Compounding the problem is that the book is written in the style of childrens’ literature, pitched for a person with about a fourth-grade reading level. Because of that, I found the book immensely difficult to get into. Mrs. Benson is a trained childrens’ author, and believe me, it shows all over this manuscript. Characters suffer from lack of development, especially Earl Benson, who is painted for most of the book as a person with positively no faults, being unfailingly cheerful, stiff-upper-lip, strong, and heroic no matter what’s happening, and his brothers are similarly painted in the early portions of the story. It is clear hero-worship of a man the author obviously (and properly) loves very deeply. The good guys are very good, and the bad guys are very bad, from Sgt. Benson’s mother (who betrays his hard-working father and gets the Benson brothers sent to an orphanage for an unclear period of time) to the Germans who run the camps (whose names we are never even told).
A truly heroic story of Sgt. Benson’s escape from Stalag luft 7A is underplayed and undated. This is really tragic. The web site B24.net, a web site for the 392d Bomb Group, lists him as one of the leaders of the prisoners at that camp in March 1943! Surely his story could stand on its own without the fictional aspects, such as his participation in the Erla Works raid, which appears actually to have taken place as long as a month after Sgt. Benson’s real-life capture.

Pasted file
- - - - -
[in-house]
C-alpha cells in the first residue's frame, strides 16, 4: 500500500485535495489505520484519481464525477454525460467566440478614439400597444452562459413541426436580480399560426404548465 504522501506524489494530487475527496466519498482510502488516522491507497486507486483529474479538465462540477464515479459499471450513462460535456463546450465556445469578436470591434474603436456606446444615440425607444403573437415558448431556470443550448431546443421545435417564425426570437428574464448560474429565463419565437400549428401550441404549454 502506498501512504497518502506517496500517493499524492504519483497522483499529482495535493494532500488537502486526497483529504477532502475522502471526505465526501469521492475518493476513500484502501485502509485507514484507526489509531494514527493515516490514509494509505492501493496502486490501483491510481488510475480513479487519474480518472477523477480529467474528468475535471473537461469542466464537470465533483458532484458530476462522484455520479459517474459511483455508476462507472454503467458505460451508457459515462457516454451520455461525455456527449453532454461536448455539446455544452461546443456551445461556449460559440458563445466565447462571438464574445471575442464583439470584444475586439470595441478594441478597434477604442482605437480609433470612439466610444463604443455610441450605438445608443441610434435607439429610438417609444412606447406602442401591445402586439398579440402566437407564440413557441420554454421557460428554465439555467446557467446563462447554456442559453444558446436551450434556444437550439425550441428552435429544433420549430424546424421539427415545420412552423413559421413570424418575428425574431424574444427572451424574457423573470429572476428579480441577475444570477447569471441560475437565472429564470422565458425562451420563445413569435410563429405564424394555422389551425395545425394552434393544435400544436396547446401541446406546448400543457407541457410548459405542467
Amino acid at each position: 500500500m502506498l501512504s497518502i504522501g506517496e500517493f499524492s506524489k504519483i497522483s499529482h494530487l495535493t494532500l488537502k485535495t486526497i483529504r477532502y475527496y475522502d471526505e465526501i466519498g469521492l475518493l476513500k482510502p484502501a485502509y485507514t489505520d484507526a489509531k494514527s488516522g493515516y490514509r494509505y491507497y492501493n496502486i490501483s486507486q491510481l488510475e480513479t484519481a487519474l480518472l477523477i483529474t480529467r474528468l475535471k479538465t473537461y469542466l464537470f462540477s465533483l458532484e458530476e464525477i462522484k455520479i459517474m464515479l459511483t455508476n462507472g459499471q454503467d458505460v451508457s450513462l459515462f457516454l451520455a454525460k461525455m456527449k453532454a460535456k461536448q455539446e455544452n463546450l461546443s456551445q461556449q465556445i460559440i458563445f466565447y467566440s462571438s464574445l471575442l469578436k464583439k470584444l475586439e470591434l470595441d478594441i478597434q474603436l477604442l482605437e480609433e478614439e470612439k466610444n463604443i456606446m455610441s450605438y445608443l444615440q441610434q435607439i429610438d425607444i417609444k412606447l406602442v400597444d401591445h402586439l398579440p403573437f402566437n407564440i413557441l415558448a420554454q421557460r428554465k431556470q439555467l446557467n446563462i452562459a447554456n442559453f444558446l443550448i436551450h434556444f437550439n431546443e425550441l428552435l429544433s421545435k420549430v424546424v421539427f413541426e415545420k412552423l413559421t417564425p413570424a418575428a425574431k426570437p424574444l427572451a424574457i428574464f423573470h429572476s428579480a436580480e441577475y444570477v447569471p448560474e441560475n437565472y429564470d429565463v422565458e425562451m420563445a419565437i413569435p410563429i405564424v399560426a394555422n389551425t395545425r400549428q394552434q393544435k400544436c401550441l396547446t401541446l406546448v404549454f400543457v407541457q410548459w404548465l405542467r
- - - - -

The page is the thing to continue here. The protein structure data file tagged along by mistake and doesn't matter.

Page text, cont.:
One part of the story that truly did grab me is the shootdown on April 5, 1943. It is clear that Sgt. Benson is the one telling this story to his wife, because it feels period, and it is packed with the terror, action, and chaos of a real-world air battle. If this is the story of Sgt. Benson’s actual last mission, prior to his term at the prison camp in March 1943, it is chilling and deserving of having the facts set straight.
Some of the experiences Sgt. Benson has in the prison camps are equally haunting, such as his coming down with amoebic dysentery from drinking pond water during his escape from the camp, and his treatment at camp 17B (itself the setting for a major movie, leaving me to wonder whether he actually was there or not) is equally sobering, despite the elementary-school prose-style of the author.